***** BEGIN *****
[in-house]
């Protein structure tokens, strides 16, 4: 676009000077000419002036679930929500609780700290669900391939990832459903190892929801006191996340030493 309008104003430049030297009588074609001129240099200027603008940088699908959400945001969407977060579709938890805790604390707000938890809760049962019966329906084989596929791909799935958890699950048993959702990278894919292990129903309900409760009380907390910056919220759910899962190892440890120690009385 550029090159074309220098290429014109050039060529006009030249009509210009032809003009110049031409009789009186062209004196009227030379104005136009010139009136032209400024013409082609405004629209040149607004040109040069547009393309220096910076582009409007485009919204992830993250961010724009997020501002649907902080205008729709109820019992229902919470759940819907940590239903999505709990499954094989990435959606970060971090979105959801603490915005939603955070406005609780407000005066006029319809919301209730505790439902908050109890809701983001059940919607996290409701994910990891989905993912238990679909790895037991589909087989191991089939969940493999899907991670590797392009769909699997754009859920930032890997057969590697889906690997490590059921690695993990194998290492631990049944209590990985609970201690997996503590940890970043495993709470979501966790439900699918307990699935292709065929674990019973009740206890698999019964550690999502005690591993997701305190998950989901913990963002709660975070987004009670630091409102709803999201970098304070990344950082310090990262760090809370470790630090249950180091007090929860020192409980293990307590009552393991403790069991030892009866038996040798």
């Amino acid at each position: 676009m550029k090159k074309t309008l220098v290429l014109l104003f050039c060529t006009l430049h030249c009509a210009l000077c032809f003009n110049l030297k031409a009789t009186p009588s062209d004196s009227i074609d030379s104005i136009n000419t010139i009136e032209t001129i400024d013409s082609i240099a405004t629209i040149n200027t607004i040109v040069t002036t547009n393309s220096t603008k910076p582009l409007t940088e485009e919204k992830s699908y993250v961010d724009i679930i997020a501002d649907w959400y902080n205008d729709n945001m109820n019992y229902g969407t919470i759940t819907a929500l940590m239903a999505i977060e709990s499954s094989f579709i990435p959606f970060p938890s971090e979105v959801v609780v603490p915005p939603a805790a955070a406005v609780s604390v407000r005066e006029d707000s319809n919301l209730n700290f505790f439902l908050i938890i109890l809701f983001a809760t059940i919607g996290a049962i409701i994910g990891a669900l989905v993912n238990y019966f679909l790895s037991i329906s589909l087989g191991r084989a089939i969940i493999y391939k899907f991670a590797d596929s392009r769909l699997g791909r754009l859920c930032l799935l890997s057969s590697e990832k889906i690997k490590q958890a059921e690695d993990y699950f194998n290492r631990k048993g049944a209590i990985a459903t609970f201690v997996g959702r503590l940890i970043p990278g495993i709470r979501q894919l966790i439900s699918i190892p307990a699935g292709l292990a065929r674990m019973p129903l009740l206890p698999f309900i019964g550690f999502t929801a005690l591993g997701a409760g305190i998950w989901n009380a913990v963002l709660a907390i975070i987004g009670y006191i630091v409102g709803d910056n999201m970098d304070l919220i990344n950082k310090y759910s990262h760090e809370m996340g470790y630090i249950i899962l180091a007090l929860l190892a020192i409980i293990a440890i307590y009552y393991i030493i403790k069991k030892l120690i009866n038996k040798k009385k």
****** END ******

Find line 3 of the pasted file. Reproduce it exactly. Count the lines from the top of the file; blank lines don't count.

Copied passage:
């Amino acid at each position: 676009m550029k090159k074309t309008l220098v290429l014109l104003f050039c060529t006009l430049h030249c009509a210009l000077c032809f003009n110049l030297k031409a009789t009186p009588s062209d004196s009227i074609d030379s104005i136009n000419t010139i009136e032209t001129i400024d013409s082609i240099a405004t629209i040149n200027t607004i040109v040069t002036t547009n393309s220096t603008k910076p582009l409007t940088e485009e919204k992830s699908y993250v961010d724009i679930i997020a501002d649907w959400y902080n205008d729709n945001m109820n019992y229902g969407t919470i759940t819907a929500l940590m239903a999505i977060e709990s499954s094989f579709i990435p959606f970060p938890s971090e979105v959801v609780v603490p915005p939603a805790a955070a406005v609780s604390v407000r005066e006029d707000s319809n919301l209730n700290f505790f439902l908050i938890i109890l809701f983001a809760t059940i919607g996290a049962i409701i994910g990891a669900l989905v993912n238990y019966f679909l790895s037991i329906s589909l087989g191991r084989a089939i969940i493999y391939k899907f991670a590797d596929s392009r769909l699997g791909r754009l859920c930032l799935l890997s057969s590697e990832k889906i690997k490590q958890a059921e690695d993990y699950f194998n290492r631990k048993g049944a209590i990985a459903t609970f201690v997996g959702r503590l940890i970043p990278g495993i709470r979501q894919l966790i439900s699918i190892p307990a699935g292709l292990a065929r674990m019973p129903l009740l206890p698999f309900i019964g550690f999502t929801a005690l591993g997701a409760g305190i998950w989901n009380a913990v963002l709660a907390i975070i987004g009670y006191i630091v409102g709803d910056n999201m970098d304070l919220i990344n950082k310090y759910s990262h760090e809370m996340g470790y630090i249950i899962l180091a007090l929860l190892a020192i409980i293990a440890i307590y009552y393991i030493i403790k069991k030892l120690i009866n038996k040798k009385k």